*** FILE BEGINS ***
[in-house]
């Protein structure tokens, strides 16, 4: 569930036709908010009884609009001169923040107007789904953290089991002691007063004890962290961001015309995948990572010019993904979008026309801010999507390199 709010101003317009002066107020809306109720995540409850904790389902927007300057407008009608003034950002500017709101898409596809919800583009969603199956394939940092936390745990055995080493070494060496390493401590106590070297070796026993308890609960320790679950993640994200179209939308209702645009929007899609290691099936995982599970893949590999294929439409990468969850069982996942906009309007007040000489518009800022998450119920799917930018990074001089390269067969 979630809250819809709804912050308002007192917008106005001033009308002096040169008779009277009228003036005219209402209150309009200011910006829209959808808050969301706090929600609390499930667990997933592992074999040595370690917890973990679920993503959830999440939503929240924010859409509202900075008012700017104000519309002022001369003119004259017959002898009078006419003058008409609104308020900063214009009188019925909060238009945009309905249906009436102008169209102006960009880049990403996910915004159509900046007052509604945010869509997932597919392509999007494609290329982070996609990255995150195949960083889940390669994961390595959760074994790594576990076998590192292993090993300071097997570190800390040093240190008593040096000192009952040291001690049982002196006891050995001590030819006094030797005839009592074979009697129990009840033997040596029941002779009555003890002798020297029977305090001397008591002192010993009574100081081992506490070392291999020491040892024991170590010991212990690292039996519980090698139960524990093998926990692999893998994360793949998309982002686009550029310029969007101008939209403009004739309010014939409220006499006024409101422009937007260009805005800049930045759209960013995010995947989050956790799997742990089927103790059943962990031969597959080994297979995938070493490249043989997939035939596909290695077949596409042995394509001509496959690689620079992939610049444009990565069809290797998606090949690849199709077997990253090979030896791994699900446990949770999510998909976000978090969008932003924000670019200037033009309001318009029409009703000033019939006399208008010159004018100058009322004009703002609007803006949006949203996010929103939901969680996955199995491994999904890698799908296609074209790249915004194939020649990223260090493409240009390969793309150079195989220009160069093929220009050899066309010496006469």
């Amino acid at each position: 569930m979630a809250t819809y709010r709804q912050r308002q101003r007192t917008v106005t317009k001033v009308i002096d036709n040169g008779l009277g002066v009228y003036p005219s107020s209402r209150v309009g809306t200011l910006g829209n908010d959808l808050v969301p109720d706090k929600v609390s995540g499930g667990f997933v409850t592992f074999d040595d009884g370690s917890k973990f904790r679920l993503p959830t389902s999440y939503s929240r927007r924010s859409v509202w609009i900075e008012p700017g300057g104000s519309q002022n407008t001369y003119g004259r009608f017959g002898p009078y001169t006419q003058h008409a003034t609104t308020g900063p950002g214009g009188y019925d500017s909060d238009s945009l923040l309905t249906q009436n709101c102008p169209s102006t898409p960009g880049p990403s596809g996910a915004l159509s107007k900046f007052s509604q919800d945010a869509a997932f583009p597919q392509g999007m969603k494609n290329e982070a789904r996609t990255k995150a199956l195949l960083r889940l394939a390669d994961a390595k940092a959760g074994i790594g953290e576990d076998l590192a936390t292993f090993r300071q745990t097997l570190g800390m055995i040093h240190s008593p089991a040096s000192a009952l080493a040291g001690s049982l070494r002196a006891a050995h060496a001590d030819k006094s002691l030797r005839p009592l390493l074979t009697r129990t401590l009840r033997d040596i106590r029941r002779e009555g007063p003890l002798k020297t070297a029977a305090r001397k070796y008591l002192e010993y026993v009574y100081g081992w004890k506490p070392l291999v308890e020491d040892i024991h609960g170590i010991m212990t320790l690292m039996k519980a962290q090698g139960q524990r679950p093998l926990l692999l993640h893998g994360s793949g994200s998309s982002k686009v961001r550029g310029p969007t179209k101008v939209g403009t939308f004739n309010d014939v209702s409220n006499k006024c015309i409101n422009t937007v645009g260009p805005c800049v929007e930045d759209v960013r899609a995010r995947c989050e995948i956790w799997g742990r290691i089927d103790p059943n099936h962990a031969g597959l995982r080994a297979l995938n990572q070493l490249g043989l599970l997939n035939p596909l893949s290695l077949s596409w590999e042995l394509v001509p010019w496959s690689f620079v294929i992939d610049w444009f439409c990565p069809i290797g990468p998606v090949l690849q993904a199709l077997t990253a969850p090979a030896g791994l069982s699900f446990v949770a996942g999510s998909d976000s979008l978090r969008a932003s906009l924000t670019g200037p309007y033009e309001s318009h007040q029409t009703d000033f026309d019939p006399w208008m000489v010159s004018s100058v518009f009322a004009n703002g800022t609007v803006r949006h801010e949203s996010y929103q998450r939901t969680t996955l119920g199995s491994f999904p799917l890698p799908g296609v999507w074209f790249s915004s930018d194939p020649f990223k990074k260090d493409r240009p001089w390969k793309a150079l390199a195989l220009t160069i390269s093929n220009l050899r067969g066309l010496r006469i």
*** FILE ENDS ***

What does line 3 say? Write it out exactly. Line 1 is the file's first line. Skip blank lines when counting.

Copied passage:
């Amino acid at each position: 569930m979630a809250t819809y709010r709804q912050r308002q101003r007192t917008v106005t317009k001033v009308i002096d036709n040169g008779l009277g002066v009228y003036p005219s107020s209402r209150v309009g809306t200011l910006g829209n908010d959808l808050v969301p109720d706090k929600v609390s995540g499930g667990f997933v409850t592992f074999d040595d009884g370690s917890k973990f904790r679920l993503p959830t389902s999440y939503s929240r927007r924010s859409v509202w609009i900075e008012p700017g300057g104000s519309q002022n407008t001369y003119g004259r009608f017959g002898p009078y001169t006419q003058h008409a003034t609104t308020g900063p950002g214009g009188y019925d500017s909060d238009s945009l923040l309905t249906q009436n709101c102008p169209s102006t898409p960009g880049p990403s596809g996910a915004l159509s107007k900046f007052s509604q919800d945010a869509a997932f583009p597919q392509g999007m969603k494609n290329e982070a789904r996609t990255k995150a199956l195949l960083r889940l394939a390669d994961a390595k940092a959760g074994i790594g953290e576990d076998l590192a936390t292993f090993r300071q745990t097997l570190g800390m055995i040093h240190s008593p089991a040096s000192a009952l080493a040291g001690s049982l070494r002196a006891a050995h060496a001590d030819k006094s002691l030797r005839p009592l390493l074979t009697r129990t401590l009840r033997d040596i106590r029941r002779e009555g007063p003890l002798k020297t070297a029977a305090r001397k070796y008591l002192e010993y026993v009574y100081g081992w004890k506490p070392l291999v308890e020491d040892i024991h609960g170590i010991m212990t320790l690292m039996k519980a962290q090698g139960q524990r679950p093998l926990l692999l993640h893998g994360s793949g994200s998309s982002k686009v961001r550029g310029p969007t179209k101008v939209g403009t939308f004739n309010d014939v209702s409220n006499k006024c015309i409101n422009t937007v645009g260009p805005c800049v929007e930045d759209v960013r899609a995010r995947c989050e995948i956790w799997g742990r290691i089927d103790p059943n099936h962990a031969g597959l995982r080994a297979l995938n990572q070493l490249g043989l599970l997939n035939p596909l893949s290695l077949s596409w590999e042995l394509v001509p010019w496959s690689f620079v294929i992939d610049w444009f439409c990565p069809i290797g990468p998606v090949l690849q993904a199709l077997t990253a969850p090979a030896g791994l069982s699900f446990v949770a996942g999510s998909d976000s979008l978090r969008a932003s906009l924000t670019g200037p309007y033009e309001s318009h007040q029409t009703d000033f026309d019939p006399w208008m000489v010159s004018s100058v518009f009322a004009n703002g800022t609007v803006r949006h801010e949203s996010y929103q998450r939901t969680t996955l119920g199995s491994f999904p799917l890698p799908g296609v999507w074209f790249s915004s930018d194939p020649f990223k990074k260090d493409r240009p001089w390969k793309a150079l390199a195989l220009t160069i390269s093929n220009l050899r067969g066309l010496r006469i």